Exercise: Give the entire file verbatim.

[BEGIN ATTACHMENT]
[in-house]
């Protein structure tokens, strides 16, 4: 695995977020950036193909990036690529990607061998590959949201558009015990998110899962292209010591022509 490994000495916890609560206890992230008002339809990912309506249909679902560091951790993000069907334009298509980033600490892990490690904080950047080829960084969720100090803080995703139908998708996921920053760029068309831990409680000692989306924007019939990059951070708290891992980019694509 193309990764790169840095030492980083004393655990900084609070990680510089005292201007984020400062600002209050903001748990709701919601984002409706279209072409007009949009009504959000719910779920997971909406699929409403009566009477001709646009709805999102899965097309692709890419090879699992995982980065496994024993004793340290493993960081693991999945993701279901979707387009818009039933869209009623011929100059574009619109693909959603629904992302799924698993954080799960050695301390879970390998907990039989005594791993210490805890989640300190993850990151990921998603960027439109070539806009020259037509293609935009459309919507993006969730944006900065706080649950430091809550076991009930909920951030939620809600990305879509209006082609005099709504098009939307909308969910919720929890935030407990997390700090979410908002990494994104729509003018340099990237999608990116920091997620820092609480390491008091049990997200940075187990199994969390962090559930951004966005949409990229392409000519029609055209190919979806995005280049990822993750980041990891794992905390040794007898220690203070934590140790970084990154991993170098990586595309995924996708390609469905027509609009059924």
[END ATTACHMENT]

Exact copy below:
[in-house]
């Protein structure tokens, strides 16, 4: 695995977020950036193909990036690529990607061998590959949201558009015990998110899962292209010591022509 490994000495916890609560206890992230008002339809990912309506249909679902560091951790993000069907334009298509980033600490892990490690904080950047080829960084969720100090803080995703139908998708996921920053760029068309831990409680000692989306924007019939990059951070708290891992980019694509 193309990764790169840095030492980083004393655990900084609070990680510089005292201007984020400062600002209050903001748990709701919601984002409706279209072409007009949009009504959000719910779920997971909406699929409403009566009477001709646009709805999102899965097309692709890419090879699992995982980065496994024993004793340290493993960081693991999945993701279901979707387009818009039933869209009623011929100059574009619109693909959603629904992302799924698993954080799960050695301390879970390998907990039989005594791993210490805890989640300190993850990151990921998603960027439109070539806009020259037509293609935009459309919507993006969730944006900065706080649950430091809550076991009930909920951030939620809600990305879509209006082609005099709504098009939307909308969910919720929890935030407990997390700090979410908002990494994104729509003018340099990237999608990116920091997620820092609480390491008091049990997200940075187990199994969390962090559930951004966005949409990229392409000519029609055209190919979806995005280049990822993750980041990891794992905390040794007898220690203070934590140790970084990154991993170098990586595309995924996708390609469905027509609009059924």